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Fightweets: UFC fighters fine with Bellator competition

Thearon W. Henderson

Urijah Faber is a good Zuffa company man. The former WEC featherweight champion has done everything asked of him over the years, from accepting the fights they've wanted him to take to undergoing all the media obligations and publicity appearances that go with the job of a headline fighter.

But if you were expecting him to react to the news that people like UFC Hall of Famer Randy Couture and famed trainer Greg Jackson are going to work for Bellator and Viacom the same way Dana White did, well, that's not the case. At a recent UFC 157 media event in Burbank, Calif., Faber said that as far as the MMA business is concerned, the more involved, the merrier.

"In all reality, it's great to have competition," Faber said.

The more deep-pocketed promotions go into business, the more opportunities there are for fighters to make a living. And, for a chosen few, there's the ability to make more money than they might have ever dreamed.

Veteran welterweight Josh Koscheck, who meets Robbie Lawler at UFC 157, used the recent case of Eddie Alvarez as an example.

"How about Alvarez?" Koscheck asked. "He's making pretty good money for someone who hasn't fought in the UFC, 200K per fight or something, and per-per-view, and coaching ‘The Ultimate Fighter.' So it gives the fighters a little bit of leverage to be able to negotiate and make a better living. I think it's good for the business."

Dan Henderson, who as someone who has been in MMA since 1997 has seen his share of promotions come and go, laid it out simply: "It's good for the fighters, it's good for the sport."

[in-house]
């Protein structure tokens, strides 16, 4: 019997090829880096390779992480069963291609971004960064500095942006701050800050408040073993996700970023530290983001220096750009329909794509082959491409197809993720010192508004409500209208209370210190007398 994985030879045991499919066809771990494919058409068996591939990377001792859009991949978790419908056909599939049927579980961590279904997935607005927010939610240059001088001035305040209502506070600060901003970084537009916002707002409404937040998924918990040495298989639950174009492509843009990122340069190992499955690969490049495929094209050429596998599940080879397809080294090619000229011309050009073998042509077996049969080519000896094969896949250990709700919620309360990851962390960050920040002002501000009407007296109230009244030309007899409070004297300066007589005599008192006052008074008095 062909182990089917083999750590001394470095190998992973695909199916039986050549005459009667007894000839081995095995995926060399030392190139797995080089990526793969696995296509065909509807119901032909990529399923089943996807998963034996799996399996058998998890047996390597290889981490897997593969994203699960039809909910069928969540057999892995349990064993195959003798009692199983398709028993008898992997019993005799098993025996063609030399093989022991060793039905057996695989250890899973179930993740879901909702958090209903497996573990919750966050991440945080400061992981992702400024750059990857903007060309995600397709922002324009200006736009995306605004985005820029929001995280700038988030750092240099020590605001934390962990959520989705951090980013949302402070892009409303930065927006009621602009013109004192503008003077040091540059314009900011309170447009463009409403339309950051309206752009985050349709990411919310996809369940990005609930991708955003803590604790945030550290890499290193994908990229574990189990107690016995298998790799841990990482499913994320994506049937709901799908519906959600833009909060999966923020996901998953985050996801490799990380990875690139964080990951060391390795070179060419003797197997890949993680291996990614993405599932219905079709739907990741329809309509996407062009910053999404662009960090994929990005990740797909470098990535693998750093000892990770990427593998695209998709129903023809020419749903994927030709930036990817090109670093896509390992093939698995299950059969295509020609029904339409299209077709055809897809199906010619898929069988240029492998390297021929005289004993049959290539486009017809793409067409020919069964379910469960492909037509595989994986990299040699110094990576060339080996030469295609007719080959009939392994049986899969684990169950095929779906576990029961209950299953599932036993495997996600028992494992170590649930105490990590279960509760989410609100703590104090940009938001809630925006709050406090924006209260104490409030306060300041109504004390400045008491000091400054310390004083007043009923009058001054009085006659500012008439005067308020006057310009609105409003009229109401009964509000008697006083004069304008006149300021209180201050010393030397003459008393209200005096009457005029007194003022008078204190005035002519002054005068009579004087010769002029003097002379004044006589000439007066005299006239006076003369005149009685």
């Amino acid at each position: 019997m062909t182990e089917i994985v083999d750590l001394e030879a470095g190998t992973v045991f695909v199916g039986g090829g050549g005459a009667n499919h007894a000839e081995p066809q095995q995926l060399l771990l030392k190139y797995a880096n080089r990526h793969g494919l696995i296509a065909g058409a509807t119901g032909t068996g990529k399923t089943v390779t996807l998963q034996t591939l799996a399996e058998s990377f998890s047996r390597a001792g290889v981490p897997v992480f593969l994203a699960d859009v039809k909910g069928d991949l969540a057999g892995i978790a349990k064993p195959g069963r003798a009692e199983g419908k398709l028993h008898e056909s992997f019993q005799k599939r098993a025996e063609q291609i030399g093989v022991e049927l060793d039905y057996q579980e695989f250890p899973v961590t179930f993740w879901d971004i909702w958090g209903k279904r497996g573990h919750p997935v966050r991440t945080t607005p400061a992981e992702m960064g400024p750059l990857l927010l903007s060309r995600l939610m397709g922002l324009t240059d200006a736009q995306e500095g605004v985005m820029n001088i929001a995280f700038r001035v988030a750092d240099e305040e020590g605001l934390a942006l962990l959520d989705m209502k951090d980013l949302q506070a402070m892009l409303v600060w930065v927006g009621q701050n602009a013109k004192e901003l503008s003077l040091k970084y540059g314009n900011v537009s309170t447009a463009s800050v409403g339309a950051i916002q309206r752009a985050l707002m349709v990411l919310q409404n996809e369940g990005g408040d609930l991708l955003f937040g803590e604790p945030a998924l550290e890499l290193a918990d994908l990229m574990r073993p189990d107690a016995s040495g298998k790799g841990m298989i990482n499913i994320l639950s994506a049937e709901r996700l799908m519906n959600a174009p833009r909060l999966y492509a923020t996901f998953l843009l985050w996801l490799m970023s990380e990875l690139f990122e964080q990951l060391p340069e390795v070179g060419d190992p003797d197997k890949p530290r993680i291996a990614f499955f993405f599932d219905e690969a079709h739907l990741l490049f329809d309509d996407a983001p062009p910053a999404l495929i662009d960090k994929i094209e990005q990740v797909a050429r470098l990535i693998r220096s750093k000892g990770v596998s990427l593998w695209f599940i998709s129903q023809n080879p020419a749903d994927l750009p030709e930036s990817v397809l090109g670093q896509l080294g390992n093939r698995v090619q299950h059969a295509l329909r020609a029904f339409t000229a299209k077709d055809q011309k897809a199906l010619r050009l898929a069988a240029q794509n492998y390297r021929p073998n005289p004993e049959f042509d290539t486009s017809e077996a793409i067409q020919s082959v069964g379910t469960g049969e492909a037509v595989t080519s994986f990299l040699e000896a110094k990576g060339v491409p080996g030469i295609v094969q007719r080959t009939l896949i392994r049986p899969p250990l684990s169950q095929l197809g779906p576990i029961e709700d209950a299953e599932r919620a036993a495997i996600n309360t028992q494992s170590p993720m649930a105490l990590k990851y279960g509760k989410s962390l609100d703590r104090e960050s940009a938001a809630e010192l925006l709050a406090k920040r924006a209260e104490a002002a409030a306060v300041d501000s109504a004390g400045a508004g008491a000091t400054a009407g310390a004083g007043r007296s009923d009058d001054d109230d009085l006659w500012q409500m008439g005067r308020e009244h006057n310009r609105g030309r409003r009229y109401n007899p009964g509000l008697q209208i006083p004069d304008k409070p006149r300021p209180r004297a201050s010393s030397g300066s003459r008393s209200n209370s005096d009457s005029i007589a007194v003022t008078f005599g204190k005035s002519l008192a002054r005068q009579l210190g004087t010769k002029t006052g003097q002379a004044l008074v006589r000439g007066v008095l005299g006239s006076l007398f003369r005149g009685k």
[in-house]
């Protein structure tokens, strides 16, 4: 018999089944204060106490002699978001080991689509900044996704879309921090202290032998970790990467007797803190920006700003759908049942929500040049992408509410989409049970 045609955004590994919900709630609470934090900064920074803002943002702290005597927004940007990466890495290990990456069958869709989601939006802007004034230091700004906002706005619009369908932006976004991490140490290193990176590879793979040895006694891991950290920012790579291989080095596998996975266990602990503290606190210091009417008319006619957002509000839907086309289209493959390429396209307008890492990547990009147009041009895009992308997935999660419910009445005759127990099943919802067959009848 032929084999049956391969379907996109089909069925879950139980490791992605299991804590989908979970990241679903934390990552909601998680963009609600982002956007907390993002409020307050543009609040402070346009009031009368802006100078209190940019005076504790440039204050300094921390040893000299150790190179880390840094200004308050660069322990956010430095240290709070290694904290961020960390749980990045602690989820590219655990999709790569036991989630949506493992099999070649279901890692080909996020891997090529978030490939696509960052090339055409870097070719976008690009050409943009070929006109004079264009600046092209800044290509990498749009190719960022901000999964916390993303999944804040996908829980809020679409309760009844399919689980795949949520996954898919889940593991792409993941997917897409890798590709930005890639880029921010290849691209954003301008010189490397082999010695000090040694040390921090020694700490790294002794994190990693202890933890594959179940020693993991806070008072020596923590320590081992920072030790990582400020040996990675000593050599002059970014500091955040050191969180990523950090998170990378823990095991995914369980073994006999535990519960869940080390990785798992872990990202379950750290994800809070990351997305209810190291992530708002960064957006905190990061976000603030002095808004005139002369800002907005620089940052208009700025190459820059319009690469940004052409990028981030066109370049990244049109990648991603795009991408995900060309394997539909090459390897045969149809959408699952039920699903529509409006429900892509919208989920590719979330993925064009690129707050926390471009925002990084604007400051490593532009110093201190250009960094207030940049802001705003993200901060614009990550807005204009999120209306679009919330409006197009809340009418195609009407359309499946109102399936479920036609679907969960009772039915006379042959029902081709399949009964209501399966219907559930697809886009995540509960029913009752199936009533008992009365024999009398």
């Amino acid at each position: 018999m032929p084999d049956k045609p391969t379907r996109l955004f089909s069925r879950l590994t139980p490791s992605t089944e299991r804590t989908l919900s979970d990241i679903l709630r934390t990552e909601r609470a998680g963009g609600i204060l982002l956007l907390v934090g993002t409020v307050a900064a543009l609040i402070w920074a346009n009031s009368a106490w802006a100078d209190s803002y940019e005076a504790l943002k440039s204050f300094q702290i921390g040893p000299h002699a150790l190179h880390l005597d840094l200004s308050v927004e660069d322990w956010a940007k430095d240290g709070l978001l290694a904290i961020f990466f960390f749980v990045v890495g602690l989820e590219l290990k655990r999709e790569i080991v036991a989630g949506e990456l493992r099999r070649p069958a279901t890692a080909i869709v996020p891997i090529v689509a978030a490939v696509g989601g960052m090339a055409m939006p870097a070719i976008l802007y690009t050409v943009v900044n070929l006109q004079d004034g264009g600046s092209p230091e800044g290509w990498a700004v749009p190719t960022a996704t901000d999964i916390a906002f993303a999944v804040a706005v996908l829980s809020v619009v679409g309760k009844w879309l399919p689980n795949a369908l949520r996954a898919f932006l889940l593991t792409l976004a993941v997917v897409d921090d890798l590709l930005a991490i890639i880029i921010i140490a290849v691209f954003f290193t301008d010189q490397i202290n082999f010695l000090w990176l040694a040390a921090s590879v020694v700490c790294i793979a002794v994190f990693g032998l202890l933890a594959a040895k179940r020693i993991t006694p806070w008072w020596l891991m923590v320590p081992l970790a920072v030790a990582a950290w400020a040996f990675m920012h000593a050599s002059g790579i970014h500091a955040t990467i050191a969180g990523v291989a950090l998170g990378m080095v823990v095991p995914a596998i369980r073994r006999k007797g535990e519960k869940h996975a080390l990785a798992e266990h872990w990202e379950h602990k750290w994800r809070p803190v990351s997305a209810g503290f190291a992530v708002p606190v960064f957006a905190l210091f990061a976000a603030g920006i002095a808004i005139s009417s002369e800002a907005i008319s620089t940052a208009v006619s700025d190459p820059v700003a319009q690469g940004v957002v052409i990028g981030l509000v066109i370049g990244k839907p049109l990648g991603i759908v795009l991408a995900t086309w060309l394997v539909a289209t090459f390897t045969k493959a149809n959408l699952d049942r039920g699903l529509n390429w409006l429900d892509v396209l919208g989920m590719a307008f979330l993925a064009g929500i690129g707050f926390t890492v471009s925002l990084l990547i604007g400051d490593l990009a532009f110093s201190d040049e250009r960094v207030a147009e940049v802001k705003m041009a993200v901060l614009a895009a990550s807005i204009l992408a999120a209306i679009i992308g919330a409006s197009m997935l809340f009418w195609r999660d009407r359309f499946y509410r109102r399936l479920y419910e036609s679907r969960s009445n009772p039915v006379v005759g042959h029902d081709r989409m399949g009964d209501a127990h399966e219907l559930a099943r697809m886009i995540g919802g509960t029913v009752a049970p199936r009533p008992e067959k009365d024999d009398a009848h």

With that, on to the latest edition of Fightweets. If you'd like to be considered in an upcoming edition, go to my Twitter page and leave me a question.

Feather dustups

@torontoufcfan: What do you think of the Aldo v Pettis booking? You think Lamas is getting unnecessarily screwed?

I don't think Ricardo Lamas is getting screwed for the reason that he's not the clear-cut No. 1 contender. Chad Mendes still only has one career loss; Chan Sung Jung, though he's been out and injured, has been on quite a tear; and what do you make of the fact Frankie Edgar came closest to beating champion Jose Aldo, should he decide to stick in the division? Semi-spoiler: When the new SB Nation featherweight rankings comes out this weekend, the top contenders underneath Aldo are all pretty well bunched together, which is further proof it's tough to make heads and tails out of the 145-pound picture.

I can't lie, part of me would love to see the upcoming lightweight and featherweight titles turn into a sort of superfight mini-tournament. Take the winners of Benson Henderson-Gilbert Melendez and Aldo-Anthony Pettis and have them meet sometime around the end of the year. In the interim, that's plenty of time for the rest of the featherweight division to sort itself out.

The "MMA media"

@Cwmwrites: What do you make of MMA media? Is it only to improve as more mainstream publications pick it up?

All the major sports news sites from ESPN to Yahoo! Sports to USA Today have been covering mixed martial arts for years, so it's not like the sport isn't being covered.

As for the rest of your question, I'm always puzzled when someone tries to lump "MMA media" together as one amorphous group. In today's media landscape, "MMA media" means everything from people who work at traditional media (like Carlos Arias, a solid reporter for the Orange County Register who's been around the fight game a long time), to the major web sites (where Kevin Iole covers boxing and MMA for Yahoo! Sports) to MMA-specific news sites (like the website which enables me to pay my bills) to blogs of all stripes (some of which, like MMA Payout, are must-reads for their astute business analysis). Carlos, Kevin, and MMA Payout target three entirely different audience without much overlap, yet somehow, when someone who hides behind a fake name starts a rumor online, we all get lumped in with that person as "MMA media," as if everyone is responsible for one person's irresponsible actions.